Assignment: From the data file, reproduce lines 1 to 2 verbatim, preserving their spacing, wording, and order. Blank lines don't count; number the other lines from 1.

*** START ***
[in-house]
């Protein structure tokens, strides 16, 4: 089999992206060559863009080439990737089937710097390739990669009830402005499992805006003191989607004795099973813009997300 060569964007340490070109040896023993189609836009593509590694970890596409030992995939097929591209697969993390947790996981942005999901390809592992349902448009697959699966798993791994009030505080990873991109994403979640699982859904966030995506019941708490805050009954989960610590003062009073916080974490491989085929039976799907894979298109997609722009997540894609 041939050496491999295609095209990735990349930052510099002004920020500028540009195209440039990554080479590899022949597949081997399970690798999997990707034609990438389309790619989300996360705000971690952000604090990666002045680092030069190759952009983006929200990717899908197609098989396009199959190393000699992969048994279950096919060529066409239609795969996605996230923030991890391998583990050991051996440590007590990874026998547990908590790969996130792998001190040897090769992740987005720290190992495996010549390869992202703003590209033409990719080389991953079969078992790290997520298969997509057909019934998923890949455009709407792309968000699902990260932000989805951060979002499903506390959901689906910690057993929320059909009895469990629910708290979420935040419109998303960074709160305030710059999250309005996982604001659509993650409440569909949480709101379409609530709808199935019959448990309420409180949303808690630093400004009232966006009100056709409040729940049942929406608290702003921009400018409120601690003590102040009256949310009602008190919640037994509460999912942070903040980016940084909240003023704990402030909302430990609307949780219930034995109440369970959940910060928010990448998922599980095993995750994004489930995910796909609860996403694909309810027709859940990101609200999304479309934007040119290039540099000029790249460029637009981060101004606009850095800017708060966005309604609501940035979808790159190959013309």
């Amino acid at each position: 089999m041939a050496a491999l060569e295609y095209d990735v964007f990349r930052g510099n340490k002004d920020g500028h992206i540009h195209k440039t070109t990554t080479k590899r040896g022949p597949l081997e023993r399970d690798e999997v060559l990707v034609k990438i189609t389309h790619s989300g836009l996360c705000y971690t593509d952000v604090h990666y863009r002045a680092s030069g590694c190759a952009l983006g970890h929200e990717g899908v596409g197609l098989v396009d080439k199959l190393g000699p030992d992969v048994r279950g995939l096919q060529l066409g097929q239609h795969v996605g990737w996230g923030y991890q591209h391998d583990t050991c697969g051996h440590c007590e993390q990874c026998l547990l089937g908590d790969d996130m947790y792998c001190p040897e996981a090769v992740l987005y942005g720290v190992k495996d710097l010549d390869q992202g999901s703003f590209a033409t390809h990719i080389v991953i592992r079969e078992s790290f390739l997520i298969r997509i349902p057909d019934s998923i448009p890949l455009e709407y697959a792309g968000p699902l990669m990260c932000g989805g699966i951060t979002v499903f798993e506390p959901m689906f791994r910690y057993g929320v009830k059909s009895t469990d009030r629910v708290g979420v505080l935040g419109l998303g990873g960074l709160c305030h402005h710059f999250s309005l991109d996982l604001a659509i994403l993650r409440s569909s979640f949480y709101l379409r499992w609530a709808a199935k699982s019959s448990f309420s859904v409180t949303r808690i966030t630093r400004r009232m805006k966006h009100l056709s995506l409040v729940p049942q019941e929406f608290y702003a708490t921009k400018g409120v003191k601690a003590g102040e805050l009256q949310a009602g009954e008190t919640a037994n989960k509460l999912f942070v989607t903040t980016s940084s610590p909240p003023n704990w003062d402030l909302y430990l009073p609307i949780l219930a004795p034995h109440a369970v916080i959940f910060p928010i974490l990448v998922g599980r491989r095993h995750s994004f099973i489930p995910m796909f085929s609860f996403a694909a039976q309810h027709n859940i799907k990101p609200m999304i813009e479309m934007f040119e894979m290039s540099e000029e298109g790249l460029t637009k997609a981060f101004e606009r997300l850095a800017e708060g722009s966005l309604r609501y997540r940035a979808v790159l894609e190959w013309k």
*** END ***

[in-house]
């Protein structure tokens, strides 16, 4: 089999992206060559863009080439990737089937710097390739990669009830402005499992805006003191989607004795099973813009997300 060569964007340490070109040896023993189609836009593509590694970890596409030992995939097929591209697969993390947790996981942005999901390809592992349902448009697959699966798993791994009030505080990873991109994403979640699982859904966030995506019941708490805050009954989960610590003062009073916080974490491989085929039976799907894979298109997609722009997540894609 041939050496491999295609095209990735990349930052510099002004920020500028540009195209440039990554080479590899022949597949081997399970690798999997990707034609990438389309790619989300996360705000971690952000604090990666002045680092030069190759952009983006929200990717899908197609098989396009199959190393000699992969048994279950096919060529066409239609795969996605996230923030991890391998583990050991051996440590007590990874026998547990908590790969996130792998001190040897090769992740987005720290190992495996010549390869992202703003590209033409990719080389991953079969078992790290997520298969997509057909019934998923890949455009709407792309968000699902990260932000989805951060979002499903506390959901689906910690057993929320059909009895469990629910708290979420935040419109998303960074709160305030710059999250309005996982604001659509993650409440569909949480709101379409609530709808199935019959448990309420409180949303808690630093400004009232966006009100056709409040729940049942929406608290702003921009400018409120601690003590102040009256949310009602008190919640037994509460999912942070903040980016940084909240003023704990402030909302430990609307949780219930034995109440369970959940910060928010990448998922599980095993995750994004489930995910796909609860996403694909309810027709859940990101609200999304479309934007040119290039540099000029790249460029637009981060101004606009850095800017708060966005309604609501940035979808790159190959013309």